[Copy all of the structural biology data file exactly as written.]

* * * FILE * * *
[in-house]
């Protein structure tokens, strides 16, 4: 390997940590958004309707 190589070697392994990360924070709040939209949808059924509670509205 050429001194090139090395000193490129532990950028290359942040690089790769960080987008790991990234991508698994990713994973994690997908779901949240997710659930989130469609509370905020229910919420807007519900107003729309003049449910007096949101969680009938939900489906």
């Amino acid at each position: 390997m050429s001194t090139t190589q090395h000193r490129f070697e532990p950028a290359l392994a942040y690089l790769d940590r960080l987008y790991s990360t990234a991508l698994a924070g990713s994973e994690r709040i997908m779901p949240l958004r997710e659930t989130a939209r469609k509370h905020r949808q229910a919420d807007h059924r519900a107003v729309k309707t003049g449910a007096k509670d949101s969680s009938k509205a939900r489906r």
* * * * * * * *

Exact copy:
[in-house]
């Protein structure tokens, strides 16, 4: 390997940590958004309707 190589070697392994990360924070709040939209949808059924509670509205 050429001194090139090395000193490129532990950028290359942040690089790769960080987008790991990234991508698994990713994973994690997908779901949240997710659930989130469609509370905020229910919420807007519900107003729309003049449910007096949101969680009938939900489906």
């Amino acid at each position: 390997m050429s001194t090139t190589q090395h000193r490129f070697e532990p950028a290359l392994a942040y690089l790769d940590r960080l987008y790991s990360t990234a991508l698994a924070g990713s994973e994690r709040i997908m779901p949240l958004r997710e659930t989130a939209r469609k509370h905020r949808q229910a919420d807007h059924r519900a107003v729309k309707t003049g449910a007096k509670d949101s969680s009938k509205a939900r489906r």